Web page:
“(a) to conserve and enhance the natural and cultural heritage of the area,
(b) to promote sustainable use of the natural resources of the area,
(c) to promote understanding and enjoyment ... of the special qualities of the area by the public, and”—
“(d) to promote sustainable economic and social development of the area’s communities.”
Too often, national parks are seen as planning controls max. However, the current legislation enables the Scottish Government to propose areas for designation, and allows considerable flexibility in the design of national parks so that they can be tailored to local circumstances and local needs.
In Galloway we have one of the most man-made or man-shaped landscapes in Scotland and it is constantly changing. Perhaps, unlike the Cairngorms, we do not want to mothball our area—it is not about restrictions. The 2000 act requires national parks to pursue sustainable economic and social development alongside conservation and recreation.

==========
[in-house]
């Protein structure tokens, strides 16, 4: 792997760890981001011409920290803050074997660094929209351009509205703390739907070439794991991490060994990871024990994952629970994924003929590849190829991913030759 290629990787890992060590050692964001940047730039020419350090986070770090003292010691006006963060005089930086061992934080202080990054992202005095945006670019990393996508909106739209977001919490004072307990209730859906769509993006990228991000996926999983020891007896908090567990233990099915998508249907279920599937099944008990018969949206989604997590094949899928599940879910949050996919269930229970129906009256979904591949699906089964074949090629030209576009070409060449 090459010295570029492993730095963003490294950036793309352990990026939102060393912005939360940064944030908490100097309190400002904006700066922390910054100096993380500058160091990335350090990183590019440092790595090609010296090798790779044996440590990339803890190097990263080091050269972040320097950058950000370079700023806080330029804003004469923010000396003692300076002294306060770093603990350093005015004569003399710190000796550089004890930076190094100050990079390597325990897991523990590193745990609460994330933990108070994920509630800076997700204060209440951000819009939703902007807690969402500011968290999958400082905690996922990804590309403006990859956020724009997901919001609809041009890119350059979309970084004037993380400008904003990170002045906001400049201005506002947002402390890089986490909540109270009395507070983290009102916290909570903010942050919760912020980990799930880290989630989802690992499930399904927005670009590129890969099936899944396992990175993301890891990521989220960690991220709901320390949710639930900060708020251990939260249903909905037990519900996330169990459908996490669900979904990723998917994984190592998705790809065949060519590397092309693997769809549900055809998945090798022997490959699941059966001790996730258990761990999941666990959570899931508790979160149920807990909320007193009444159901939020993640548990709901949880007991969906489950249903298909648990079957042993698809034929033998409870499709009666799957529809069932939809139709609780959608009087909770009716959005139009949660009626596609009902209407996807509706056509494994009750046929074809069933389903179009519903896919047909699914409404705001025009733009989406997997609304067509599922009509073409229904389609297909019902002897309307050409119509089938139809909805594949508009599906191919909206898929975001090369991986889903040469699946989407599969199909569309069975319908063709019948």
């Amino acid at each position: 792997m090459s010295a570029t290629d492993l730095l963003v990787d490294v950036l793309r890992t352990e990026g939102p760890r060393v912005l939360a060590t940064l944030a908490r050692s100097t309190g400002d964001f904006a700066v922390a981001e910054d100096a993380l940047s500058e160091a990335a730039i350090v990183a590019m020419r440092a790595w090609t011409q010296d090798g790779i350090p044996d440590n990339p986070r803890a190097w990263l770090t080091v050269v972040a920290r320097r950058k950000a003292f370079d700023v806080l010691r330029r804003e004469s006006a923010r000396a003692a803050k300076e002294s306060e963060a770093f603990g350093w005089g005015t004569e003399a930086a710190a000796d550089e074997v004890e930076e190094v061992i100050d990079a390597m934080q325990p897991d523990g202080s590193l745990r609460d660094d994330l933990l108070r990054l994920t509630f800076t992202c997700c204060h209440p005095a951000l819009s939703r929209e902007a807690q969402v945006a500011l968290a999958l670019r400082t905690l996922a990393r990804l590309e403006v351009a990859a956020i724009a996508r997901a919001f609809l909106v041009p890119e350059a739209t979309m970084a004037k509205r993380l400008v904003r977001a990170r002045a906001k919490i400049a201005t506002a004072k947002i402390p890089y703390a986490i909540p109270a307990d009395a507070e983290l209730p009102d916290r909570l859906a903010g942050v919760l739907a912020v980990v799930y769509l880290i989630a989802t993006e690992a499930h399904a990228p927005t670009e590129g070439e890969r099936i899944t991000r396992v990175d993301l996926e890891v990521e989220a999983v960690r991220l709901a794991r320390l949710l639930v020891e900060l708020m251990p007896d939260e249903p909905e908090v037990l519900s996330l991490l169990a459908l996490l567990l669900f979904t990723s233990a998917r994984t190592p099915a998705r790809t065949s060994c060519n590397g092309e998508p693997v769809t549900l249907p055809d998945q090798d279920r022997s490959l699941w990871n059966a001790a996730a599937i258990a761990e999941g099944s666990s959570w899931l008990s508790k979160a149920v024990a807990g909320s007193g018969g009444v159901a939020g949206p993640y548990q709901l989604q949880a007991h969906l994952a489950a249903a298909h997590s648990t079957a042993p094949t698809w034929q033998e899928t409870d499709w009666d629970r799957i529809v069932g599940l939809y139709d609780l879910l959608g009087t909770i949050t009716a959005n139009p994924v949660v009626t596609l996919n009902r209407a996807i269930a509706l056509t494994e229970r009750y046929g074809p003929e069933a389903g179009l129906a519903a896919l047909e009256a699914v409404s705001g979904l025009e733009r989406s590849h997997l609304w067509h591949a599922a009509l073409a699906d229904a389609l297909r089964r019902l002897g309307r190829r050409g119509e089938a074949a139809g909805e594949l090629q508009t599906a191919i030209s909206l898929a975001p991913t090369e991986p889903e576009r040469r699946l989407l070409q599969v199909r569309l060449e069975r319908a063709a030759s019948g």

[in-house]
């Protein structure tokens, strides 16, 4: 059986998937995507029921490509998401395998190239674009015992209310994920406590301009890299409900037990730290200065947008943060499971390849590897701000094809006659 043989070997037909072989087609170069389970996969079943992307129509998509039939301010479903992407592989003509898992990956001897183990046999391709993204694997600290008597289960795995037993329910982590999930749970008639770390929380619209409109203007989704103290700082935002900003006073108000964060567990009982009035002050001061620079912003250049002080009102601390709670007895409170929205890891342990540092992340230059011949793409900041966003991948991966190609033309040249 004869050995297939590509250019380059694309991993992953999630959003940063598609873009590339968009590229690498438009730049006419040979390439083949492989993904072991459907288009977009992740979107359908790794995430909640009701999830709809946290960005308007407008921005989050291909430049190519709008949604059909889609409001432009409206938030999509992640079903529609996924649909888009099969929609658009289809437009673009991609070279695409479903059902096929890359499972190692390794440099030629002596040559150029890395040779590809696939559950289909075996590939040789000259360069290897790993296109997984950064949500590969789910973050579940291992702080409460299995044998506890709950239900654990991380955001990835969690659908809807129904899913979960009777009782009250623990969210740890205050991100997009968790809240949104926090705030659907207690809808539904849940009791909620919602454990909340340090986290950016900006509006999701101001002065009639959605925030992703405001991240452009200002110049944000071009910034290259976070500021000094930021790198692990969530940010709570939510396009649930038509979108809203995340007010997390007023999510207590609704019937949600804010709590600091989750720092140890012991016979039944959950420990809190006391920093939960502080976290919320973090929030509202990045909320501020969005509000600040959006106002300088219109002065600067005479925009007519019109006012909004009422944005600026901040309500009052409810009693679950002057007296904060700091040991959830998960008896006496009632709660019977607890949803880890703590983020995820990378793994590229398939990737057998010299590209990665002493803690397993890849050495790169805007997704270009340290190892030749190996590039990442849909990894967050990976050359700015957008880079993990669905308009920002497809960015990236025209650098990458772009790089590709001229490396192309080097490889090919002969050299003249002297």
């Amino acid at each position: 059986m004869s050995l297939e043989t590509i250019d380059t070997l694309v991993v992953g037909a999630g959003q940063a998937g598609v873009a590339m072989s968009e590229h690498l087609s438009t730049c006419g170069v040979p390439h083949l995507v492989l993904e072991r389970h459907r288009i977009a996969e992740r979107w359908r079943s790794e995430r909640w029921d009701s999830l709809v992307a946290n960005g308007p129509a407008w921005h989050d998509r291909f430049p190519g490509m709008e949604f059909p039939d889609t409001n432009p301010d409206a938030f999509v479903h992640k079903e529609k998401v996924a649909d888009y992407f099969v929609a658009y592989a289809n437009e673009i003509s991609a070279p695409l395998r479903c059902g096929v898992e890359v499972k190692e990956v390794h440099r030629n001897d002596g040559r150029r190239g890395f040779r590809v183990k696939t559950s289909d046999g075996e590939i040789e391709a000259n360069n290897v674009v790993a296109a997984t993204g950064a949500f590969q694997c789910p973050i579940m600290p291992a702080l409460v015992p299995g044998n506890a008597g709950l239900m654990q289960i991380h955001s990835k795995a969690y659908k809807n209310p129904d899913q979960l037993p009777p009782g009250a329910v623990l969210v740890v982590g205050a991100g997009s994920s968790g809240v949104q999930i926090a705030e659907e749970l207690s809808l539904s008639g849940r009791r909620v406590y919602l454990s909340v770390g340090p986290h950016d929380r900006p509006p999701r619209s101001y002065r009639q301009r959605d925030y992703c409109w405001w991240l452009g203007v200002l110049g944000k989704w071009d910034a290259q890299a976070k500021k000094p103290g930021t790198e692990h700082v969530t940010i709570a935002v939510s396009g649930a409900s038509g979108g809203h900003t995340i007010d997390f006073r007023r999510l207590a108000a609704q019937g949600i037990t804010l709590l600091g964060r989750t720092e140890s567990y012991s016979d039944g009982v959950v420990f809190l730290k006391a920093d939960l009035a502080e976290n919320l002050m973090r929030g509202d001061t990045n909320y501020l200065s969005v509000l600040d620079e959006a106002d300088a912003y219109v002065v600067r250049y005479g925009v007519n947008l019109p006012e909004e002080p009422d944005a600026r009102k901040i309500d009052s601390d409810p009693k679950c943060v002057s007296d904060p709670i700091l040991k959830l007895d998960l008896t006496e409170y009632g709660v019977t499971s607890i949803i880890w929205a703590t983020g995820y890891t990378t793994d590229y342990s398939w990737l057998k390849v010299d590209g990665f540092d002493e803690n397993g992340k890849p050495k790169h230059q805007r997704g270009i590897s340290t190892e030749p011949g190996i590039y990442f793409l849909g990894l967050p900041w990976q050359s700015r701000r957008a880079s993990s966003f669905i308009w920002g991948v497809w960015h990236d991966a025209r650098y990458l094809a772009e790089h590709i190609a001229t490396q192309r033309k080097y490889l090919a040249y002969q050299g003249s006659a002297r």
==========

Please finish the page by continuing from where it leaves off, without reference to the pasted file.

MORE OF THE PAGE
Importantly, national parks in Scotland are governed by boards that are made up of directly elected local people, local councillors and national experts. Having local people engaged and working towards the sustainable development and management of an area can bring limitless benefits to that area and the local communities within it. I do not believe that anybody can make better decisions about how to manage an area than the people who live and work there.
The Scottish Campaign for National Parks and the Association for the Protection of Rural Scotland have highlighted seven areas of the country that could be designated national parks, from Harris right down to Galloway. A Galloway national park would inevitably be very different from the two that we currently have. We are not looking to replicate what is there in the Cairngorms or Loch Lomond and the Trossachs.
We already have many components of what is expected of a national park: the United Kingdom’s largest forest park, three national scenic areas, the Galloway and southern Ayrshire biosphere and Europe’s first dark-sky park; we could also incorporate an additional marine component in the Solway Firth. There is a rich variety of dynamic coastal scenery and, together with the forest park, visitors can see a gradual transition from the coastline through a well-wooded farming landscape to the upland hills. There is a huge diversity of landscapes, making Galloway an outstanding example of the type of fine landscape that Scotland has to offer beyond its classic and best-known Highland scenery. In Galloway we tick all the boxes—we just need that world-renowned and recognised designation.